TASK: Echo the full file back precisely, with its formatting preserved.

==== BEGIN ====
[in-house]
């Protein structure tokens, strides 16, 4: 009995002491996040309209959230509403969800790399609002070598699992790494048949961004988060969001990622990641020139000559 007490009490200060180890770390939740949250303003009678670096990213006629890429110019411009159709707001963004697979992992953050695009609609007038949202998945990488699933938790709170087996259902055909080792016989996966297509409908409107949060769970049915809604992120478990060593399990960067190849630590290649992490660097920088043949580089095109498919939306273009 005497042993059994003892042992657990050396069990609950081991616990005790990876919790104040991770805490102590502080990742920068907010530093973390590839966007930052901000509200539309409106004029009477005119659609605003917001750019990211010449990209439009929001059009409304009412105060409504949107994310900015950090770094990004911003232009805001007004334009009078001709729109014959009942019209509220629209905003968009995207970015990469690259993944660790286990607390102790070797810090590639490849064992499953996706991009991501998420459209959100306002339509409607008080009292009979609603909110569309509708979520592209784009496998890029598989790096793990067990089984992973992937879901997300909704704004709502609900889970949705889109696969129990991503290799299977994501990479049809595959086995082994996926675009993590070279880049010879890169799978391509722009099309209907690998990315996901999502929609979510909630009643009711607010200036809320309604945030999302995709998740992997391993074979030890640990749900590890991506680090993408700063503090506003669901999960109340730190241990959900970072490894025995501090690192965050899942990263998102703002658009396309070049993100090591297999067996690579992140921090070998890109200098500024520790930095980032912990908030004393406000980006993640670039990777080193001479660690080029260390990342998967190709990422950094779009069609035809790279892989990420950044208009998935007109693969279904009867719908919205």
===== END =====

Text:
[in-house]
């Protein structure tokens, strides 16, 4: 009995002491996040309209959230509403969800790399609002070598699992790494048949961004988060969001990622990641020139000559 007490009490200060180890770390939740949250303003009678670096990213006629890429110019411009159709707001963004697979992992953050695009609609007038949202998945990488699933938790709170087996259902055909080792016989996966297509409908409107949060769970049915809604992120478990060593399990960067190849630590290649992490660097920088043949580089095109498919939306273009 005497042993059994003892042992657990050396069990609950081991616990005790990876919790104040991770805490102590502080990742920068907010530093973390590839966007930052901000509200539309409106004029009477005119659609605003917001750019990211010449990209439009929001059009409304009412105060409504949107994310900015950090770094990004911003232009805001007004334009009078001709729109014959009942019209509220629209905003968009995207970015990469690259993944660790286990607390102790070797810090590639490849064992499953996706991009991501998420459209959100306002339509409607008080009292009979609603909110569309509708979520592209784009496998890029598989790096793990067990089984992973992937879901997300909704704004709502609900889970949705889109696969129990991503290799299977994501990479049809595959086995082994996926675009993590070279880049010879890169799978391509722009099309209907690998990315996901999502929609979510909630009643009711607010200036809320309604945030999302995709998740992997391993074979030890640990749900590890991506680090993408700063503090506003669901999960109340730190241990959900970072490894025995501090690192965050899942990263998102703002658009396309070049993100090591297999067996690579992140921090070998890109200098500024520790930095980032912990908030004393406000980006993640670039990777080193001479660690080029260390990342998967190709990422950094779009069609035809790279892989990420950044208009998935007109693969279904009867719908919205």